Interdisciplinary Research in Health Sciences (IRIHS)
>£2m research income in 2016 for new studies
>40 peer-reviewed publications in 2016
10 doctoral students
Interdisciplinary research at the interface between social sciences and healthcare.
IRIHS is a mixed-method research unit established in 2015, led jointly by Professor Trish Greenhalgh and Dr Sara Shaw.
The group aims to undertake excellent research and teaching across disciplinary boundaries, bringing together approaches and methodologies from clinical medicine, epidemiology, sociology, psychology, computer science, management studies, philosophy and social policy.
- Jill Russell (Oxford, PT). 2011-. The rationality of rationing: a rhetorical policy analysis of deliberations about resource allocation in the NHS.
- Dominic Hurst (Oxford, PT) 2012-. General Dental Practitioners’ knowledge encounters.
- Nick Fahy (Oxford, PT). 2012- . Why doctors don't follow guidelines.
- Gemma Hughes (Oxford, PT) 2012-. Integrated care in practice: a case study of health and social care for adults with complex needs considered at high risk .
- Adrian Rohrbasser (Oxford, PT). 2013- .Exploring why Quality Circles work in Primary Health Care: A realist approach about how, why and under what circumstances they work.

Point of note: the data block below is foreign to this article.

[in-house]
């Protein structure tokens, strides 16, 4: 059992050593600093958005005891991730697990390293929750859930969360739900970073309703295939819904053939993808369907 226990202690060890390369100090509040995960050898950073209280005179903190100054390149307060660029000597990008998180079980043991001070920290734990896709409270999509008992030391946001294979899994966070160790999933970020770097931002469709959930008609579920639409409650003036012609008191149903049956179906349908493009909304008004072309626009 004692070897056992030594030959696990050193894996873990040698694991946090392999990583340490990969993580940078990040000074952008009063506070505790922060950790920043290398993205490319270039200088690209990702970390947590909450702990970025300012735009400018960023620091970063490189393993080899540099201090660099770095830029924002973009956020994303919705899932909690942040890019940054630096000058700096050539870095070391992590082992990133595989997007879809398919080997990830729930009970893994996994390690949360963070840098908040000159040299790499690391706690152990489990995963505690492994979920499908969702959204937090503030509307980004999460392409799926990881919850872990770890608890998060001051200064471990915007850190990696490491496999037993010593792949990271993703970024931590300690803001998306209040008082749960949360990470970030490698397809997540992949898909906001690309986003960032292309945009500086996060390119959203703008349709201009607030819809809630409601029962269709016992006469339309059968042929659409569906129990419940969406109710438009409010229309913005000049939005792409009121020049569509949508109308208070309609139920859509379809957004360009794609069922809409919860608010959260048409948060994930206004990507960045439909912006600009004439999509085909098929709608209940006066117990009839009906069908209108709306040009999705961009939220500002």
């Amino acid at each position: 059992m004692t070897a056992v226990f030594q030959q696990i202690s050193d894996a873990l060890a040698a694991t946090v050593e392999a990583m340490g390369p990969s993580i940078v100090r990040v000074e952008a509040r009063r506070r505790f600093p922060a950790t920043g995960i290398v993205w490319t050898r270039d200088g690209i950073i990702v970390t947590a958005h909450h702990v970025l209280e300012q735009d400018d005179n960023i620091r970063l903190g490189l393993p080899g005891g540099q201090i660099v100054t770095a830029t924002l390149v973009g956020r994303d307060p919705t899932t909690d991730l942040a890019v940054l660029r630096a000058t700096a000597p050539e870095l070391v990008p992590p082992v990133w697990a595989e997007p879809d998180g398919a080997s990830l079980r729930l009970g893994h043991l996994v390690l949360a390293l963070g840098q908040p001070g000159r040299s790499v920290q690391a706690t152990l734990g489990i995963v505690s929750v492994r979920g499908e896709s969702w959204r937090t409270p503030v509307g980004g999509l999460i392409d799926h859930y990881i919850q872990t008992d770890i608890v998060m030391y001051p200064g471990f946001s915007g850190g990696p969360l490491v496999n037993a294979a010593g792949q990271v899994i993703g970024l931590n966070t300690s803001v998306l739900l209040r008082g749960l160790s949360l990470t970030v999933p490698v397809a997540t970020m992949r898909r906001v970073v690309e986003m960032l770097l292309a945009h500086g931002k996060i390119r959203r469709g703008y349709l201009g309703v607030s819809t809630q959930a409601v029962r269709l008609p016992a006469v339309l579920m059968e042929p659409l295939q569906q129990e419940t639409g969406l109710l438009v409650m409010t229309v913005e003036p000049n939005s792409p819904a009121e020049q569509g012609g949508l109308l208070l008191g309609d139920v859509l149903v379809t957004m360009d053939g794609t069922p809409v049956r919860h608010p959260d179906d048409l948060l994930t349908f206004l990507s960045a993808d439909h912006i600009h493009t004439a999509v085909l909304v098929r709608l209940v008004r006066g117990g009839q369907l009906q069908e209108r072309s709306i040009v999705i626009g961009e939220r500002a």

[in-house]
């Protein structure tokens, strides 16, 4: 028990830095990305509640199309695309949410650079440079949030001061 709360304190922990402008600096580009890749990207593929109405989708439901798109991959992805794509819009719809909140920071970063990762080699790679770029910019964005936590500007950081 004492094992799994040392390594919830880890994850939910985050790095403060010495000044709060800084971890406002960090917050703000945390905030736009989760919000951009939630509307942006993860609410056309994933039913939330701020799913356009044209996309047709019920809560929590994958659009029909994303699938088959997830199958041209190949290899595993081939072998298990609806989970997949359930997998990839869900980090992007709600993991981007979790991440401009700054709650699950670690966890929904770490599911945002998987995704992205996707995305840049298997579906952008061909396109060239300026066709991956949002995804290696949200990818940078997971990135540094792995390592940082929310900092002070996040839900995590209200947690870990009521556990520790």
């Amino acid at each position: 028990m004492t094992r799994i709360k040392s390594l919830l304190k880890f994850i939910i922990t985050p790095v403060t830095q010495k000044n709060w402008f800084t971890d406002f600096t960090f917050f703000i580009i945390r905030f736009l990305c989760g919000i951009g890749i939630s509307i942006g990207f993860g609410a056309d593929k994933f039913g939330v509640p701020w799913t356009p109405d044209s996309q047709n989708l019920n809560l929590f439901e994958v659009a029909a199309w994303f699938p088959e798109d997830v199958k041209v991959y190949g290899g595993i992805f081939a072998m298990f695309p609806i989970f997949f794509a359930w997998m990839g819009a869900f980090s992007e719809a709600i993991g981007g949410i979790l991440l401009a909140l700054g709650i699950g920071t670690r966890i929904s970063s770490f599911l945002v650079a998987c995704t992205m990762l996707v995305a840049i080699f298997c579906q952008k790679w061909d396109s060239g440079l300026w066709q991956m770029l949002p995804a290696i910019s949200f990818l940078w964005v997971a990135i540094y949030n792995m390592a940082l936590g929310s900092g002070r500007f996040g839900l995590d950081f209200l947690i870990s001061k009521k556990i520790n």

- Samantha Roberts (Oxford, PT) 2015-. Application of evidence on affordability and the use of co-design principles to enhance delivery of prevention programmes for type 2 diabetes in an area of high prevalence.
- Heather McMullen (QMUL, FT). 2011-. Health care innovations from policy to practice: A case study of rapid HIV testing in general practice. Passed November 2016.
- Tim Stephens (QMUL, PT) 2015-. What influences sustainability of quality improvement in acute healthcare settings?
- Sietse Wieringa (Oxford, PT) 2016-. A qualitative study of how mindlines develop and their link with clinical guidelines.
- Caitlin Pilbeam (Oxford, FT) 2016-. Doctoral studentship linked to Wellcome SCALS Senior Investigator Award. Wellbeing and assisted living solutions.
Tuesday, 13 June 2017 to Wednesday, 14 June 2017, 1.30pm - 1pm
People are complex. Many healthcare interventions are complex. Health systems are complex. To address grand challenges and wicked problems, we must embrace and manage this complexity.